In an effort to support project implementation and expand capacities to invest in the development of resilience of Bolivian cities, the World Bank and the Swiss State Secretariat for Economic Affairs (SECO) in Bolivia are planning joint technical assistance activities with the municipalities and the national government.

The implementing agencies of the loans will be the Autonomous Municipal Government of La Paz (GAMLP), which will receive US$20 million, with a maturity date of 18 years and a six-year grace period; and the Autonomous Municipal Government of Santa Cruz de la Sierra (GAMSC), which will receive US$ 50 million, with a maturity date of 15 years and a five-year grace period.

The resources correspond to investment financing from the International Development Corporation (IDA), an entity of the World Bank Group.

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Haitian leaders urged to end political impasse

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The Delmas 32 neighbourhood in the Haitian capital, Port-au-Prince is one of the poorest in the Caribbean country, World Bank/Dominic Chavez

Leaders in Haiti must step up and end the political impasse between President Jovenel Moïse and a surging opposition movement that has paralyzed the island nation since July 2018, the top UN official there said on Thursday in a briefing to the UN Security Council in New York.

UN Special Representative Helen La Lime updated ambassadors on latest developments in the prolonged divide which has left Haiti without a functioning government, deflated the economy, and fueled insecurity. 

“Haiti is about to enter in its second year with a caretaker government, its economy is forecast to sink deeper into recession, and 4.6 million of its citizens are now estimated to require humanitarian assistance,” she said, speaking via videoconference from the capital, Port-au-Prince. 

“To avoid a greater deterioration, Haitian leaders need to rise to the occasion and commit to a way out of this impasse that will best serve the interests of their people.” 

Threat of prolonged stalemate 

Ms. La Lime was introducing the first report on the UN Integrated Office in Haiti, which she heads.

Known by the French acronym BINUH, it was stablished last October, following the end of 15 years of UN peacekeeping operations.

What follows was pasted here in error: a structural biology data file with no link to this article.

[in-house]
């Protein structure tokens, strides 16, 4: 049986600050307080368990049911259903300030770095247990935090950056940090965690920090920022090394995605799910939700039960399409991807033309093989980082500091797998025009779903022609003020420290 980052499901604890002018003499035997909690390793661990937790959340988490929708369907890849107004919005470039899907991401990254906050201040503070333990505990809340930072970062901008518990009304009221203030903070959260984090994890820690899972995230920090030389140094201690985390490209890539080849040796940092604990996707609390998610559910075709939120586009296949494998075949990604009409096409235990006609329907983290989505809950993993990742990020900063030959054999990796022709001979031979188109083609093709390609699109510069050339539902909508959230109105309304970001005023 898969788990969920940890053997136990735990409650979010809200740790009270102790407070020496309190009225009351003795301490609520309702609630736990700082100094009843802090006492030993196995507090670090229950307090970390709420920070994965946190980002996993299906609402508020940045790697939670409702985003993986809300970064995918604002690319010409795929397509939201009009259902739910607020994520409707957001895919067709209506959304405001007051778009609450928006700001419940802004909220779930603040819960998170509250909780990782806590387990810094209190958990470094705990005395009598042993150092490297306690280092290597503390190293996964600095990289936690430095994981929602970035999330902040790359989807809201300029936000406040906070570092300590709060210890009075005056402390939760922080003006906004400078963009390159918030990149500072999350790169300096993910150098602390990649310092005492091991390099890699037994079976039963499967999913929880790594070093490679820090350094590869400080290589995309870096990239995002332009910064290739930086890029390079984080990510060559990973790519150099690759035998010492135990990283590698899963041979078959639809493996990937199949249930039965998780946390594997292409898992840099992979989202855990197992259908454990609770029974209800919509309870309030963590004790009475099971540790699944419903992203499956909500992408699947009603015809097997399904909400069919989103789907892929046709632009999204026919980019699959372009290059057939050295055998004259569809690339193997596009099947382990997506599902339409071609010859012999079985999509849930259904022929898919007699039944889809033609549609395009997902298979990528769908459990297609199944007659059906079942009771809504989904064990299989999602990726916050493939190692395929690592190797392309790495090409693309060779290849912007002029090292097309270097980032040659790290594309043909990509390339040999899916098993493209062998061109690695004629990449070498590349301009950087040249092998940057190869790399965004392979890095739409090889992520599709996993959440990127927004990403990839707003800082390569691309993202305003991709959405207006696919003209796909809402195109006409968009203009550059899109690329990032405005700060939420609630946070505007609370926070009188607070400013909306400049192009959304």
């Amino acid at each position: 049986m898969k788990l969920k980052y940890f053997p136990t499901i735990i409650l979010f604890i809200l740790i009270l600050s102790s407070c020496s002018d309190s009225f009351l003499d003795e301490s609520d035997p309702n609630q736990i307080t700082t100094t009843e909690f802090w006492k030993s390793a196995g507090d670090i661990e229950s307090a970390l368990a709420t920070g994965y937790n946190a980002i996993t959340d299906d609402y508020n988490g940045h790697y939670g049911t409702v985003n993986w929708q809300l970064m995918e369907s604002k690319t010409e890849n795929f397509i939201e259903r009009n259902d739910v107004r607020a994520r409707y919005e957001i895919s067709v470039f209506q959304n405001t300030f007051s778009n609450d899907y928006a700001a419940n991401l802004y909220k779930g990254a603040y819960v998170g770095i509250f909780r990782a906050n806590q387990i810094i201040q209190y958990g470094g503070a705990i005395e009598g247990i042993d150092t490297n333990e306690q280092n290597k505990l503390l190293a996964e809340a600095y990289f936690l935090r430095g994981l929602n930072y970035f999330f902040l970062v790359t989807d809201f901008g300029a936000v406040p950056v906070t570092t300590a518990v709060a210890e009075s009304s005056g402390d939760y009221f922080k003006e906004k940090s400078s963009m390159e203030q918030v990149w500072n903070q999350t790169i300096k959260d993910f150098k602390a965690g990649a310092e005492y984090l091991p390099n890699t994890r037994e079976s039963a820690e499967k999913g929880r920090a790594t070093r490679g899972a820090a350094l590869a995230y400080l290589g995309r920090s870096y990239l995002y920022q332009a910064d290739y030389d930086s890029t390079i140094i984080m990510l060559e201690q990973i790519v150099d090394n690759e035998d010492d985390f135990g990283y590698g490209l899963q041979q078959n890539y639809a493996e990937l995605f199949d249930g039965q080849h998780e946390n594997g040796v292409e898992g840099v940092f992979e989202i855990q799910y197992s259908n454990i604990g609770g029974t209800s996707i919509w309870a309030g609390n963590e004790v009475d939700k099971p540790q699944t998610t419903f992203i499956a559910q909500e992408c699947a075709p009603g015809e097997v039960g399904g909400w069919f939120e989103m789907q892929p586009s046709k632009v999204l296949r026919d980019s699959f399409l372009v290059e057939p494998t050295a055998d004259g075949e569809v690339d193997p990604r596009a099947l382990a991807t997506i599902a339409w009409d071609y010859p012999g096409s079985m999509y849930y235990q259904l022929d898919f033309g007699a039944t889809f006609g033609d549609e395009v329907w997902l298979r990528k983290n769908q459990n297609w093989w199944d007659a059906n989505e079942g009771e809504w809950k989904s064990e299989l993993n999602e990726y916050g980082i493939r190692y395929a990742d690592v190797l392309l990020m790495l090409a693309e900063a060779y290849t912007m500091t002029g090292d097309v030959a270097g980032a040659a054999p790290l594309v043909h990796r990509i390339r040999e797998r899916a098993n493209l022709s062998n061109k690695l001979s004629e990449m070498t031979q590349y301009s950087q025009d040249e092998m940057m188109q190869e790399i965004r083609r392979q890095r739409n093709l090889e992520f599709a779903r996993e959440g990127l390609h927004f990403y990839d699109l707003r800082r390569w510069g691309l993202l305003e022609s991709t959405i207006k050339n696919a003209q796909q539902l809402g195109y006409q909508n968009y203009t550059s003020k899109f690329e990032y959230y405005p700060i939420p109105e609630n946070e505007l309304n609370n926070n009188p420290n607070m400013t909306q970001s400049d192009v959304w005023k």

Its mandate includes strengthening political stability and good governance. 

During the past months, Ms. La Lime and international partners the Organization of American States and the Holy See have been supporting negotiations to forge consensus on a political agreement.  

However, talks failed to yield progress on the formation of a new government and the designation of a “consensual” Prime Minister by the President. 

“The lack of agreement on this matter, as well as on the remaining length of President Moïse’s term, threatens to needlessly prolong a situation that has already lasted too long,” she told the Council. 

‘Rising tide of cruelty’ 

In the interim, Haitians are being subjected to widespread human rights violations as armed gangs now control around a third of the country, generating “a rising tide of cruelty,” according to Marie Yolène Gilles, Executive Director of the non-profit Fondasyon Je Klere, who also spoke from the capital city. 

“We have witnessed odious killings, decapitations, rapes, robberies, embezzlement and the diversion of supplies, abductions and kidnappings,” she reported, later adding “we have death squadrons, and that’s a form of state terrorism.” 

As Ms. La Lime told ambassadors, the ongoing impasse and economic troubles risk further affecting the integrity of the national police and other key institutions. 

New chapter in UN collaboration 

Haiti’s modern history has been characterized by recurring cycles of political and socio-economic crisis. 

They have been rooted in factors such as poverty, gender inequalities, limited access to basic services, natural resource depletion, gang activity, corruption and impunity, said Ms. La Lime. 

While the road to improved governance will be difficult, the deployment of the new UN office should see deeper and more targeted collaboration with the country, she said. 

Success will be measured by progress in six areas.  Besides facilitating political consensus, strengthening the police and justice sectors, and addressing unemployment and other grievances, benchmarks also focus on addressing gang violence and promoting human rights. 

“Only through a combination of strong national will and steadfast international support can Haiti surmount the multifaceted crisis with which it is contending,” said Ms. La Lime. 

“I remain confident that the United Nations, in its new configuration, is uniquely placed to help State institutions address the factors that catalyze cyclical periods of instability in the country and ensure that Haiti is once again on the path to stability and sustainable development.”